Thursday, 11 September 2014

11th September 2001

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In the middle of August 2001 I was contacted by the friend of a friend. The email started
"Hello, You don't know me, but I was passed your email address and details from a friend, who is in turn friends with a friend of yours. Anyway, I was hoping that you would be able to undertake some genealogical research for me......"
Over the coming weeks, we exchanged several emails, sharing snippets of our lives that were separated by the Atlantic. I delved into the genealogical research they required, shared my thoughts and wrote an email on 8th September 2001 which said that you need to follow the evidence. I suggested a plan and said I was heading to the National Archives in Kew the following week and to let me know as soon as possible if they wanted me to follow the evidence for them.

On the day of the 11th September 2001 I got myself ready to work. I had to undertake a visit to a branch that was due to have an inspection from the local division of the Department of Health. Nothing dreadful, a routine visit and where there was no usual pharmacist on duty through a vacancy or holiday it was usual for area staff to attend. 

The branch in question was located in a medical consortium, which is quite unusual in England, but they do exist. Effectively a group of medical practices, buy land or the building and share general facilities. The waiting room for use of all patients of the several medical practices. In the waiting room was a television for the comfort of patients and this was usually tuned to a news channel or something that was likely not to be controversial. 

I was just about to leave, the official business concluded. We heard a series of gasps from the waiting room and turned to see what the problem was. We of course was greeted with the news of the dreadful events of 11th September 2001. 

Everyone stopped what they were doing. It was absolutely silent as the news unfolded. We stood there in absolute horror, and disbelief. I ensured the staff were okay and after about forty minutes left and made my way home, listening to the radio in the car and then to Sky News once I was home.

I checked my email and there was nothing from my new friend in the US. I did the usual domestics, got dinner ready, sorted my work schedule for the for the next day and my period of annual leave. I wrote a long email to my boss, who had been on leave, giving him an update. Where all our stores operationally stood, the ones that might have issues, the rescue plans that I had put into place as a precaution and many other snippets, that he just needed to be aware of, all the while listening  and watching the news.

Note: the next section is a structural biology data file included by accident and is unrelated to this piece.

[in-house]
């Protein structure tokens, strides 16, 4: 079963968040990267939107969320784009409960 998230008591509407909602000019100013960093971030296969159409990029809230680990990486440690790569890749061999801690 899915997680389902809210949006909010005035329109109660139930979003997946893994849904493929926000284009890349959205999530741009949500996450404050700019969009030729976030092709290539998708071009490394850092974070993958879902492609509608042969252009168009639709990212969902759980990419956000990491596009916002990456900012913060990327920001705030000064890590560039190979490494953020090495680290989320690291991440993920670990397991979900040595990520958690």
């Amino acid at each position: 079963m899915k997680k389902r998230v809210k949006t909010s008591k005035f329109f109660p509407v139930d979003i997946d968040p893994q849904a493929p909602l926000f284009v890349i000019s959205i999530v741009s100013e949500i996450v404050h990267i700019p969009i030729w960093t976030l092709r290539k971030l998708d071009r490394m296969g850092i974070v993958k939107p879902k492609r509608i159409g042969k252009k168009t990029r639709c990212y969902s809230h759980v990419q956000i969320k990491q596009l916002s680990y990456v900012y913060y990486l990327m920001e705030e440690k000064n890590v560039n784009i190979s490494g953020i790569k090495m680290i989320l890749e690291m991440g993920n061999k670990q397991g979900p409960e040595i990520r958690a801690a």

I never heard again from my new friend and about three weeks later I heard via the friend of a friend that my new email buddy had lost their life in the dreadful events of that day.

Today is a sad day, not just for America but for the world. People from across the globe lost their lives or had their lives changed that day.  It is fair to say, that from that day the world changed, for everyone, forever.  Everyone will recall what they did on 11th Sept 2001, in the same way as what they were doing when they heard the news that Princess Diana had died, or JFK. 

So today I will light a candle as I have done every year since those dreadful and tragic events.


  1. Thanks for posting this, Julie. It is very moving, especially as we in the UK tend to see 9/11 as a US tragedy. At the time, I was working for management consultants with offices in New York, not in the WTC, but in a neighbouring block. The company lost everything, but no lives were lost. It took 3 days to account for everyone. So today, we should all light a candle, not just for those who died, but also for those who survive x.

    1. I certainly agree with you Leslie. A few years ago I read a book - The Day the World Came to Town: 9/11 in Gander, Newfoundland by Jim Defede.

      This was an incredibly inspiring and thought provoking book. The kindness displayed by the population of Gander to so many people who were passengers on the planes that could not enter US air space is overwhelming. I was touched by many of the stories - Orthodox Jewish people, and the the story of the Jewish chap who had lived in Newfoundland since the War years and not told his wife he was Jewish, the lady who left complete strangers in her home to shower inviting them to rest and relax and to simply close the door when they left. The trust of the Newfoundlanders during a time filled with mistrust was amazing. Not to mention the story of the young couple bringing back to the US their adopted daughter and of course the couple whose son was a firefighter in New York.

      Incredible stories, about a day filled with such dreadful news.

  2. Oh, my is a small world--that day touched so many people. I will never forget that morning. It was early here on the West coast. I was reading my Bible in the window seat, when my husband turned on the television...We could not stop watching that horrifying event as it unfolded, praying for those who were caught inside. That day changed all of us.

    1. Thanks Beth for the comment. It did indeed change all of us, sadly we have a generation of people who will never know life before 911 and the scars the events left behind.

  3. Julie,

    Thank you for telling us about how the horrific events of September 11, 2001 affected your life. I'm so sorry that your new friend lost their life that terrible day.

  4. Julie,

    I want to let you know that your blog post is listed in today's Fab Finds post at

    Have a great weekend!

    1. Jana, Many thanks for including this post in your Friday Fab Finds.

  5. Anonymous2:36 am

    Whew, it sure is a small world. It's sad to hear about how you lost your new friend on Sept. 11.


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